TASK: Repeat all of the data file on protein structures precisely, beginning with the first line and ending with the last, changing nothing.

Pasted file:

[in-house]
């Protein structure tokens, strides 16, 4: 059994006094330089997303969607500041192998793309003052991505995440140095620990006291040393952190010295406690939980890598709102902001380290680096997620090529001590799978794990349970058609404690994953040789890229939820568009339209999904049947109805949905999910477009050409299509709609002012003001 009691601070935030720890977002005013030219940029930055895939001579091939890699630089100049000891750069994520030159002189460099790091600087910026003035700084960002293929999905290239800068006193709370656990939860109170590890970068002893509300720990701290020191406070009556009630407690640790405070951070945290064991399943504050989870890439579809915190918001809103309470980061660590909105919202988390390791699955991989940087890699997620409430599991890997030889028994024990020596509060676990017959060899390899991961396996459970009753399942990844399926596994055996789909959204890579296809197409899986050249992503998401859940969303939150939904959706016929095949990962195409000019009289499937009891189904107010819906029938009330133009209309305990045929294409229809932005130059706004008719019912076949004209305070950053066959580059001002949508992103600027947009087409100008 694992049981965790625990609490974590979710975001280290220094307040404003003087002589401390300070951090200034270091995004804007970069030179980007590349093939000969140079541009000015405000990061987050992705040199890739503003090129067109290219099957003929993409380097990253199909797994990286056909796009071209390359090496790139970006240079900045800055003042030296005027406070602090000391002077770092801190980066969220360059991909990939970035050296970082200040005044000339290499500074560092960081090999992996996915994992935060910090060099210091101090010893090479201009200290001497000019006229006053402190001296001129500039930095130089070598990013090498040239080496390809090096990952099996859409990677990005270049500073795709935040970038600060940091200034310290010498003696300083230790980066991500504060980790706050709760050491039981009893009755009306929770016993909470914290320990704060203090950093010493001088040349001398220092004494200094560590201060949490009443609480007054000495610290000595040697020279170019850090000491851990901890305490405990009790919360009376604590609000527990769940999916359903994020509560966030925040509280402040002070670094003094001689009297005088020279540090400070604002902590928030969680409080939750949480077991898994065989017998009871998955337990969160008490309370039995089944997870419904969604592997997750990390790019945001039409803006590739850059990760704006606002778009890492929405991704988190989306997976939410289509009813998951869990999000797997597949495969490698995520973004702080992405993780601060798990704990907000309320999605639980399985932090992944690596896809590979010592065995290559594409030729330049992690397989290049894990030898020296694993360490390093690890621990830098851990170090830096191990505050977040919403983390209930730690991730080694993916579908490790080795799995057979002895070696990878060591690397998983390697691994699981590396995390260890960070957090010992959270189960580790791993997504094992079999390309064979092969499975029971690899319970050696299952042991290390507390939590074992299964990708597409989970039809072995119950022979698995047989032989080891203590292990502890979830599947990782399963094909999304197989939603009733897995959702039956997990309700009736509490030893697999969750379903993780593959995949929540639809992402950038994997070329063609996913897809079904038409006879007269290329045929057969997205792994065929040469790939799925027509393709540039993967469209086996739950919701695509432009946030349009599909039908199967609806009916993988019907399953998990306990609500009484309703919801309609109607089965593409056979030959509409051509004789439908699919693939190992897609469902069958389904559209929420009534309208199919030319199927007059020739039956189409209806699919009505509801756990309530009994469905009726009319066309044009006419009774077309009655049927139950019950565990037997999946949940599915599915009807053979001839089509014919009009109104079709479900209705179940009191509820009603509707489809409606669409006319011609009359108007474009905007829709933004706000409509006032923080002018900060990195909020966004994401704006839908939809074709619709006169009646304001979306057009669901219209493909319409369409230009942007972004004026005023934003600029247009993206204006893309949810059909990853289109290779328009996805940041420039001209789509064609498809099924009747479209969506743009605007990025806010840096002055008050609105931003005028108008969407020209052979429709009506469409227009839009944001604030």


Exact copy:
[in-house]
């Protein structure tokens, strides 16, 4: 059994006094330089997303969607500041192998793309003052991505995440140095620990006291040393952190010295406690939980890598709102902001380290680096997620090529001590799978794990349970058609404690994953040789890229939820568009339209999904049947109805949905999910477009050409299509709609002012003001 009691601070935030720890977002005013030219940029930055895939001579091939890699630089100049000891750069994520030159002189460099790091600087910026003035700084960002293929999905290239800068006193709370656990939860109170590890970068002893509300720990701290020191406070009556009630407690640790405070951070945290064991399943504050989870890439579809915190918001809103309470980061660590909105919202988390390791699955991989940087890699997620409430599991890997030889028994024990020596509060676990017959060899390899991961396996459970009753399942990844399926596994055996789909959204890579296809197409899986050249992503998401859940969303939150939904959706016929095949990962195409000019009289499937009891189904107010819906029938009330133009209309305990045929294409229809932005130059706004008719019912076949004209305070950053066959580059001002949508992103600027947009087409100008 694992049981965790625990609490974590979710975001280290220094307040404003003087002589401390300070951090200034270091995004804007970069030179980007590349093939000969140079541009000015405000990061987050992705040199890739503003090129067109290219099957003929993409380097990253199909797994990286056909796009071209390359090496790139970006240079900045800055003042030296005027406070602090000391002077770092801190980066969220360059991909990939970035050296970082200040005044000339290499500074560092960081090999992996996915994992935060910090060099210091101090010893090479201009200290001497000019006229006053402190001296001129500039930095130089070598990013090498040239080496390809090096990952099996859409990677990005270049500073795709935040970038600060940091200034310290010498003696300083230790980066991500504060980790706050709760050491039981009893009755009306929770016993909470914290320990704060203090950093010493001088040349001398220092004494200094560590201060949490009443609480007054000495610290000595040697020279170019850090000491851990901890305490405990009790919360009376604590609000527990769940999916359903994020509560966030925040509280402040002070670094003094001689009297005088020279540090400070604002902590928030969680409080939750949480077991898994065989017998009871998955337990969160008490309370039995089944997870419904969604592997997750990390790019945001039409803006590739850059990760704006606002778009890492929405991704988190989306997976939410289509009813998951869990999000797997597949495969490698995520973004702080992405993780601060798990704990907000309320999605639980399985932090992944690596896809590979010592065995290559594409030729330049992690397989290049894990030898020296694993360490390093690890621990830098851990170090830096191990505050977040919403983390209930730690991730080694993916579908490790080795799995057979002895070696990878060591690397998983390697691994699981590396995390260890960070957090010992959270189960580790791993997504094992079999390309064979092969499975029971690899319970050696299952042991290390507390939590074992299964990708597409989970039809072995119950022979698995047989032989080891203590292990502890979830599947990782399963094909999304197989939603009733897995959702039956997990309700009736509490030893697999969750379903993780593959995949929540639809992402950038994997070329063609996913897809079904038409006879007269290329045929057969997205792994065929040469790939799925027509393709540039993967469209086996739950919701695509432009946030349009599909039908199967609806009916993988019907399953998990306990609500009484309703919801309609109607089965593409056979030959509409051509004789439908699919693939190992897609469902069958389904559209929420009534309208199919030319199927007059020739039956189409209806699919009505509801756990309530009994469905009726009319066309044009006419009774077309009655049927139950019950565990037997999946949940599915599915009807053979001839089509014919009009109104079709479900209705179940009191509820009603509707489809409606669409006319011609009359108007474009905007829709933004706000409509006032923080002018900060990195909020966004994401704006839908939809074709619709006169009646304001979306057009669901219209493909319409369409230009942007972004004026005023934003600029247009993206204006893309949810059909990853289109290779328009996805940041420039001209789509064609498809099924009747479209969506743009605007990025806010840096002055008050609105931003005028108008969407020209052979429709009506469409227009839009944001604030």